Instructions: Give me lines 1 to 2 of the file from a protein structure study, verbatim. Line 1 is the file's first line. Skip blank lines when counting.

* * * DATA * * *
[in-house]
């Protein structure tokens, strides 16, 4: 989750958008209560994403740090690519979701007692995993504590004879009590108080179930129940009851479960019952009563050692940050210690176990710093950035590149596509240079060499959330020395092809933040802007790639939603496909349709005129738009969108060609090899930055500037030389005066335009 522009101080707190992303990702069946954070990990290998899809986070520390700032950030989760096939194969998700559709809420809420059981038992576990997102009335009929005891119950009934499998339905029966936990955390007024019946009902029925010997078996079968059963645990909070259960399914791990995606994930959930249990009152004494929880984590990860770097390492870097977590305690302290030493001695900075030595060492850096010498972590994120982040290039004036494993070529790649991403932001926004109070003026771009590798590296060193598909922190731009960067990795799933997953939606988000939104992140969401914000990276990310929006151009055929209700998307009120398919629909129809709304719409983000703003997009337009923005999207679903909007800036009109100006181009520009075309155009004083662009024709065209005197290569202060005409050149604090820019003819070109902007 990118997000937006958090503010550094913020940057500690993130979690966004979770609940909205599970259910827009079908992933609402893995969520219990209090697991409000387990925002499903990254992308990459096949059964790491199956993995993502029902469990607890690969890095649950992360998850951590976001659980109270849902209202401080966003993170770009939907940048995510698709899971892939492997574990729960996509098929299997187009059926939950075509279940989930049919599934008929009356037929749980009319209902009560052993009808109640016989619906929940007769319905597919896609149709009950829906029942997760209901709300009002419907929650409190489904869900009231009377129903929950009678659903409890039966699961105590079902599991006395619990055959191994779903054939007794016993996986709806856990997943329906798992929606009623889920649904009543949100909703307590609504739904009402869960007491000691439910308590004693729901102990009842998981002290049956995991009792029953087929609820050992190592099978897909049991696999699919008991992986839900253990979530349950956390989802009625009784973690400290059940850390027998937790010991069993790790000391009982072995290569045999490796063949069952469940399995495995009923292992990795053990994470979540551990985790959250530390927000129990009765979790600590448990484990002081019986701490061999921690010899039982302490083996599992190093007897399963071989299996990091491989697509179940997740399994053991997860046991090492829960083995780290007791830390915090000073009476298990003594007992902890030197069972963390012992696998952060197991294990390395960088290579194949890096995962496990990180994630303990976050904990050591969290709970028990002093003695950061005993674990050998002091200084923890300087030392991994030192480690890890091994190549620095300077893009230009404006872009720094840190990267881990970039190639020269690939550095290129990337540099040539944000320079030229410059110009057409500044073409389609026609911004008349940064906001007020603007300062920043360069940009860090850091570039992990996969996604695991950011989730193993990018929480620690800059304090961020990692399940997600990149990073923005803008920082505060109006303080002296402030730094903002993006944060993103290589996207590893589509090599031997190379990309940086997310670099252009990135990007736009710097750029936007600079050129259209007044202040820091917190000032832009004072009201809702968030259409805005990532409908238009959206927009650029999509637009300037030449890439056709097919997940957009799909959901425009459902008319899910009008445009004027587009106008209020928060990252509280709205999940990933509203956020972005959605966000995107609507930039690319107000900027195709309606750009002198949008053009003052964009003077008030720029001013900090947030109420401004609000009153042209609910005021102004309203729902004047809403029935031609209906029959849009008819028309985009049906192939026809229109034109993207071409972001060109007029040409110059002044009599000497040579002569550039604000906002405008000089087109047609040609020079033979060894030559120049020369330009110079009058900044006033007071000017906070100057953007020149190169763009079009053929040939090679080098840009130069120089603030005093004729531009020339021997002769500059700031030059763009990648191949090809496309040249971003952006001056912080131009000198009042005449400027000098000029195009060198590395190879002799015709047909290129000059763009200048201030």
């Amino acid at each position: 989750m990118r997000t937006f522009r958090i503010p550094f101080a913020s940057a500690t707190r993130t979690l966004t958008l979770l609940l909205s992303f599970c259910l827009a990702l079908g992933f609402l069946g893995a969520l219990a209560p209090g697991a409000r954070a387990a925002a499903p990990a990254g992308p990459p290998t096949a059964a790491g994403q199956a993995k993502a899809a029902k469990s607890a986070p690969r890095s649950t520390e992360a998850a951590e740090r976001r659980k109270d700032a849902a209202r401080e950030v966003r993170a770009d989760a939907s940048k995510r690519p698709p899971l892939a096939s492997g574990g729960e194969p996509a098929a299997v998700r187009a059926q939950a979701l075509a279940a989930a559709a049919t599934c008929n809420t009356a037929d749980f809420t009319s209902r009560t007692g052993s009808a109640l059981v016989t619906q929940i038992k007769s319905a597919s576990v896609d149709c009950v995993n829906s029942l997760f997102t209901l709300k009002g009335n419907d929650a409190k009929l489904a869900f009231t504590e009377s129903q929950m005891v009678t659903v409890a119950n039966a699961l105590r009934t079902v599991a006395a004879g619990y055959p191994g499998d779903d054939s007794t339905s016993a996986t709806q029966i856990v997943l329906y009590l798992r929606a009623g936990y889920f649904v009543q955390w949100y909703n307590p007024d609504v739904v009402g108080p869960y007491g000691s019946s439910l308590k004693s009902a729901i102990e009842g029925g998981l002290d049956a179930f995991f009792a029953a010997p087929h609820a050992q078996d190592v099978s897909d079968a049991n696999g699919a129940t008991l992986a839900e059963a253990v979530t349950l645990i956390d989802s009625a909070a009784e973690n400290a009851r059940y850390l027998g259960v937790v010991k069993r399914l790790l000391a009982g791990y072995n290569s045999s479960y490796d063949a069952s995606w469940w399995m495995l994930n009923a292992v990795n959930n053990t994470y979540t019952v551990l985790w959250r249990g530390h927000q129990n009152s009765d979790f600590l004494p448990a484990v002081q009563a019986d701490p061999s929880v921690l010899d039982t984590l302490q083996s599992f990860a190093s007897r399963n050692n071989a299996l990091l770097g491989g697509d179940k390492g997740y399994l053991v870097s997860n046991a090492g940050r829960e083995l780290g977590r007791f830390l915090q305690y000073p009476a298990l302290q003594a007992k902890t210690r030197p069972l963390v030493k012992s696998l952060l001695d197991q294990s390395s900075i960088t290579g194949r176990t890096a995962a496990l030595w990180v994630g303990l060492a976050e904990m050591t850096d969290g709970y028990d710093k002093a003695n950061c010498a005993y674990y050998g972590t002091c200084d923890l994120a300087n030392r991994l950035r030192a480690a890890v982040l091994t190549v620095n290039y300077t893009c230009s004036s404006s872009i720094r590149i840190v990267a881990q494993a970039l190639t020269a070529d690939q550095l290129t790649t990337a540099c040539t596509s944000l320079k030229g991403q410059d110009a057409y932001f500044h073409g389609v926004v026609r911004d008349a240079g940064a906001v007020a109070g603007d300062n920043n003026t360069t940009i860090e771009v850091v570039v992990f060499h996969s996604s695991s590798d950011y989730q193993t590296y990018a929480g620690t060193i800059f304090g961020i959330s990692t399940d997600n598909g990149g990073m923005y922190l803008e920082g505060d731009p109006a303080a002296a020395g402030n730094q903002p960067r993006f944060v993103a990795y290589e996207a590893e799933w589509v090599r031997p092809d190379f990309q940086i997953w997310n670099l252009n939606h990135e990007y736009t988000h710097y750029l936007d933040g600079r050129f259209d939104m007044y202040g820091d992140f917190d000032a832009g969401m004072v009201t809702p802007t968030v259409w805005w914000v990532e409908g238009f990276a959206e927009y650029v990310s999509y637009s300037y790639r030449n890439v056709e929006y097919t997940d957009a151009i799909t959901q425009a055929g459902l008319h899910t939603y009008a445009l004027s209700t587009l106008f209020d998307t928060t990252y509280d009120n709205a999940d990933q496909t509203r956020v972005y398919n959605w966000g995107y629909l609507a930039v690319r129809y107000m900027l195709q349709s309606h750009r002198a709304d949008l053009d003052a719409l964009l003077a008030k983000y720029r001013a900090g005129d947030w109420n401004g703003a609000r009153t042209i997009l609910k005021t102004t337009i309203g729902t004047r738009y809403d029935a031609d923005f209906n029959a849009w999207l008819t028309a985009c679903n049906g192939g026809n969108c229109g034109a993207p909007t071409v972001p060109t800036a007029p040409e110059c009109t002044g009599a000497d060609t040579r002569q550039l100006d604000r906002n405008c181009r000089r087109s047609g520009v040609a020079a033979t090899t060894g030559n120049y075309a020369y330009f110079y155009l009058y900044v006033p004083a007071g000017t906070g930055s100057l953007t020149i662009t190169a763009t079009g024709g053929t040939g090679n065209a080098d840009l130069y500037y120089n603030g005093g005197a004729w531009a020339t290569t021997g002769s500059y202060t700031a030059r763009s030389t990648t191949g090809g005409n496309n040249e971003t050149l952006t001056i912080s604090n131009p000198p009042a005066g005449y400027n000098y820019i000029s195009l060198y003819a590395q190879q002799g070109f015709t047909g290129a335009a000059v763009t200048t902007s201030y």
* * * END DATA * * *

[in-house]
């Protein structure tokens, strides 16, 4: 989750958008209560994403740090690519979701007692995993504590004879009590108080179930129940009851479960019952009563050692940050210690176990710093950035590149596509240079060499959330020395092809933040802007790639939603496909349709005129738009969108060609090899930055500037030389005066335009 522009101080707190992303990702069946954070990990290998899809986070520390700032950030989760096939194969998700559709809420809420059981038992576990997102009335009929005891119950009934499998339905029966936990955390007024019946009902029925010997078996079968059963645990909070259960399914791990995606994930959930249990009152004494929880984590990860770097390492870097977590305690302290030493001695900075030595060492850096010498972590994120982040290039004036494993070529790649991403932001926004109070003026771009590798590296060193598909922190731009960067990795799933997953939606988000939104992140969401914000990276990310929006151009055929209700998307009120398919629909129809709304719409983000703003997009337009923005999207679903909007800036009109100006181009520009075309155009004083662009024709065209005197290569202060005409050149604090820019003819070109902007 990118997000937006958090503010550094913020940057500690993130979690966004979770609940909205599970259910827009079908992933609402893995969520219990209090697991409000387990925002499903990254992308990459096949059964790491199956993995993502029902469990607890690969890095649950992360998850951590976001659980109270849902209202401080966003993170770009939907940048995510698709899971892939492997574990729960996509098929299997187009059926939950075509279940989930049919599934008929009356037929749980009319209902009560052993009808109640016989619906929940007769319905597919896609149709009950829906029942997760209901709300009002419907929650409190489904869900009231009377129903929950009678659903409890039966699961105590079902599991006395619990055959191994779903054939007794016993996986709806856990997943329906798992929606009623889920649904009543949100909703307590609504739904009402869960007491000691439910308590004693729901102990009842998981002290049956995991009792029953087929609820050992190592099978897909049991696999699919008991992986839900253990979530349950956390989802009625009784973690400290059940850390027998937790010991069993790790000391009982072995290569045999490796063949069952469940399995495995009923292992990795053990994470979540551990985790959250530390927000129990009765979790600590448990484990002081019986701490061999921690010899039982302490083996599992190093007897399963071989299996990091491989697509179940997740399994053991997860046991090492829960083995780290007791830390915090000073009476298990003594007992902890030197069972963390012992696998952060197991294990390395960088290579194949890096995962496990990180994630303990976050904990050591969290709970028990002093003695950061005993674990050998002091200084923890300087030392991994030192480690890890091994190549620095300077893009230009404006872009720094840190990267881990970039190639020269690939550095290129990337540099040539944000320079030229410059110009057409500044073409389609026609911004008349940064906001007020603007300062920043360069940009860090850091570039992990996969996604695991950011989730193993990018929480620690800059304090961020990692399940997600990149990073923005803008920082505060109006303080002296402030730094903002993006944060993103290589996207590893589509090599031997190379990309940086997310670099252009990135990007736009710097750029936007600079050129259209007044202040820091917190000032832009004072009201809702968030259409805005990532409908238009959206927009650029999509637009300037030449890439056709097919997940957009799909959901425009459902008319899910009008445009004027587009106008209020928060990252509280709205999940990933509203956020972005959605966000995107609507930039690319107000900027195709309606750009002198949008053009003052964009003077008030720029001013900090947030109420401004609000009153042209609910005021102004309203729902004047809403029935031609209906029959849009008819028309985009049906192939026809229109034109993207071409972001060109007029040409110059002044009599000497040579002569550039604000906002405008000089087109047609040609020079033979060894030559120049020369330009110079009058900044006033007071000017906070100057953007020149190169763009079009053929040939090679080098840009130069120089603030005093004729531009020339021997002769500059700031030059763009990648191949090809496309040249971003952006001056912080131009000198009042005449400027000098000029195009060198590395190879002799015709047909290129000059763009200048201030």